What is the outlook for childcare needs in Southeast Alaska?
Childcare is a critical workforce issue that employers and families must address. The National Organization of Women recently held a meeting in Juneau to help raise people's awareness of the issue and to look for solutions. United Way of SE Alaska was also involved. Employers are finding it hard to attract and retain a quality workforce and Juneau has been losing many young professionals due to the cost of housing and lack of availability of childcare.
We know that the quality of childcare is critical to the development of a child and that many of the problems we deal with today could have been eliminated if children had received the nurturing support of a quality childcare provider early in life. Success in school is directly related to early rearing and success in school in directly related to future success in life.
We need to encourage more licensed day care providers; in home childcare; and a 24-hour day care facility for shift and night workers. United Way is working with employers in the Salmon Creek area for additional day care to service that area's particular needs and they helped to finance Puddlejumpers through Catholic Community Service.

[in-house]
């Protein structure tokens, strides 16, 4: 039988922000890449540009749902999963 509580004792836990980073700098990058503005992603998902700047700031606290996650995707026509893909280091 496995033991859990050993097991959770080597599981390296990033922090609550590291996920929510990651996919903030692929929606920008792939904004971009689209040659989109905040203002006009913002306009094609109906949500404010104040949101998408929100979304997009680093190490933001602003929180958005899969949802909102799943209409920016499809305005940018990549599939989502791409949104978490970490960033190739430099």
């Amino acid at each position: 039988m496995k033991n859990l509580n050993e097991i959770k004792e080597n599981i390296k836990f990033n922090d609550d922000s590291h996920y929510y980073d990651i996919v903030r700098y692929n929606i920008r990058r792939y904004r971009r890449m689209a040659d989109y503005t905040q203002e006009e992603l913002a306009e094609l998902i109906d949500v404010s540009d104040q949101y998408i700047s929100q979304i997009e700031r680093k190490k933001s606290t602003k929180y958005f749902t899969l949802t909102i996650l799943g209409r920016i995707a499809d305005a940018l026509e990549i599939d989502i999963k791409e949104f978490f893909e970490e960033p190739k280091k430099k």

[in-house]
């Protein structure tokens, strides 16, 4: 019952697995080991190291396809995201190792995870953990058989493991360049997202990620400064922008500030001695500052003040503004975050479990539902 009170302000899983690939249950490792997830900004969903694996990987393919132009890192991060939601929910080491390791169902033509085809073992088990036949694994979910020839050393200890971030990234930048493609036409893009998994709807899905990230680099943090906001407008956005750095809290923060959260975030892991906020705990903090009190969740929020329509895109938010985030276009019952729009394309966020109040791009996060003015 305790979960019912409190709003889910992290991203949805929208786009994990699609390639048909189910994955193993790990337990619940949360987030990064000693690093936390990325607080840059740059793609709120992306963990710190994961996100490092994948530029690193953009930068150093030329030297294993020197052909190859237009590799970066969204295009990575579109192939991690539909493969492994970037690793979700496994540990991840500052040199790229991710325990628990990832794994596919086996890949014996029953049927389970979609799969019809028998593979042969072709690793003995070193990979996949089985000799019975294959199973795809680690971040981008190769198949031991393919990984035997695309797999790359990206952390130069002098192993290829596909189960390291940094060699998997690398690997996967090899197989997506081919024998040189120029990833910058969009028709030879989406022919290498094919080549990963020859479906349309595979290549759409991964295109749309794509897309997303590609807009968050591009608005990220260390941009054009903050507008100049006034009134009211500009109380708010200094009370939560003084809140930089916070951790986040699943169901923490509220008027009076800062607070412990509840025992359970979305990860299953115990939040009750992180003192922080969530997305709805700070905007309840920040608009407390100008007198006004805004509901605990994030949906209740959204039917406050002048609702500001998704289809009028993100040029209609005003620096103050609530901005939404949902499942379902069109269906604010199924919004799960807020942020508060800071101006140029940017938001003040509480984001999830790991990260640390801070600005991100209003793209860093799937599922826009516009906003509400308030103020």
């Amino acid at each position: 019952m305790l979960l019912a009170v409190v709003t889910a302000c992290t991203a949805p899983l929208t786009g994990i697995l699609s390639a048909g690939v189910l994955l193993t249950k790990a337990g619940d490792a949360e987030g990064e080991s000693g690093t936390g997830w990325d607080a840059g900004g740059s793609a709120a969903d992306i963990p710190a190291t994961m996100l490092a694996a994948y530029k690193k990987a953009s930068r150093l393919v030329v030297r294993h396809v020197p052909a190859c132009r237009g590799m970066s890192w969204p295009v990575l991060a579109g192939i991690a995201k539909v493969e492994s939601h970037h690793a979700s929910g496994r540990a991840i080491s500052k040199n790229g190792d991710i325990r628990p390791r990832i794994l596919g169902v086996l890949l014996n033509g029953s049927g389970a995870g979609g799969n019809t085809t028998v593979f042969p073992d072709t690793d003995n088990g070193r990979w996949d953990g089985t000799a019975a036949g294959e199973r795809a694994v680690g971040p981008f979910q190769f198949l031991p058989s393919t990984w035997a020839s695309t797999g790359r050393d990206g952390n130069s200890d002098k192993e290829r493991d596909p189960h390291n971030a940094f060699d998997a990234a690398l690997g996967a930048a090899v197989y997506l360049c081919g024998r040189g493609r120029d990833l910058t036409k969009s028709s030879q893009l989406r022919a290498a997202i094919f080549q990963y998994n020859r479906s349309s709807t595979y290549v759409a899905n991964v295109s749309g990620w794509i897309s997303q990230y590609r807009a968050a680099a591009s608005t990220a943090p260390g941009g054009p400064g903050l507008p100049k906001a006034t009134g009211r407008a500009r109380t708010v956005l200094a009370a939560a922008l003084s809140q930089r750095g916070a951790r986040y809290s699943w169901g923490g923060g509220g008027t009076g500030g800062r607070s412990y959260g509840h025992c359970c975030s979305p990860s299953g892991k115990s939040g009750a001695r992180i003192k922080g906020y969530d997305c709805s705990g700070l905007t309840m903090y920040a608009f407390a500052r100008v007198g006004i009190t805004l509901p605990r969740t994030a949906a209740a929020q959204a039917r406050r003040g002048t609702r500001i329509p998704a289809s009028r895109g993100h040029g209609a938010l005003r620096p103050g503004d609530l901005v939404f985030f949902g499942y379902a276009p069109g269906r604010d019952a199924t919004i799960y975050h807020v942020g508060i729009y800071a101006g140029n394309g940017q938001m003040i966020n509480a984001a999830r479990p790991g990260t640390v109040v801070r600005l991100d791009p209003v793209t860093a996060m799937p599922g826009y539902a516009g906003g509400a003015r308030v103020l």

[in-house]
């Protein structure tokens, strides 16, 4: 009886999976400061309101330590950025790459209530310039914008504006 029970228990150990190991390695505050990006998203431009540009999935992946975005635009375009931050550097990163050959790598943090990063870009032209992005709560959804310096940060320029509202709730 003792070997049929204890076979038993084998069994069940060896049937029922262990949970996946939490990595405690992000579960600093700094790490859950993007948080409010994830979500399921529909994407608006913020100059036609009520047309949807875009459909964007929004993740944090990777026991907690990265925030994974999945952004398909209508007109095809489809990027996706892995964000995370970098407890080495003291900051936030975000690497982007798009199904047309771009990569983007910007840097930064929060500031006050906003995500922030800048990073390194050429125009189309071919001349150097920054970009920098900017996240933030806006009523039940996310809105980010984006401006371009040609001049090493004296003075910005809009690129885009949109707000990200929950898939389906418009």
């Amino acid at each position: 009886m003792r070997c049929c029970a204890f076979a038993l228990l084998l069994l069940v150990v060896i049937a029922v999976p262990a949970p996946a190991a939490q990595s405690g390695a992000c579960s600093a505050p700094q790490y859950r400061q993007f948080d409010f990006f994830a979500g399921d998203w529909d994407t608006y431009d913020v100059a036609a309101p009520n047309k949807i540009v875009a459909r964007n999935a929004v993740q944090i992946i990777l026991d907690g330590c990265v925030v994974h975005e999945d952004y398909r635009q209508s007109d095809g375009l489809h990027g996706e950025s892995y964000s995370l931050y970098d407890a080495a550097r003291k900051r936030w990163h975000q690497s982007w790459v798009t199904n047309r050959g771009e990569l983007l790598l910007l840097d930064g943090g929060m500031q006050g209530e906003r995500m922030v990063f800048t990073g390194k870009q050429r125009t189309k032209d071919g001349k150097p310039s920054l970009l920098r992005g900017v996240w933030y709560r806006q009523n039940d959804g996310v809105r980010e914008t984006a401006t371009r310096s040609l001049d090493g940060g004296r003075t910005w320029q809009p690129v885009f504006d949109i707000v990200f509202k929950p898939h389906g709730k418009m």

United Way also convenes both the Juneau Coalition for Youth and the Partnerships for Families and Children to help address issues concerning kids with our community partners.
Where does money given to United Way go and how can someone donate?
Donors can self-select the destination of their dollars to be given to a particular town in Southeast Alaska or to one of our 39 partner agencies. We also give people the opportunity to give to the Community Impact fund that is used to help us target particular needs in any of our Southeastern towns through the distribution of mini-grants for special projects. It is important to know that 99 percent of the money donated stays right here in Southeast Alaska.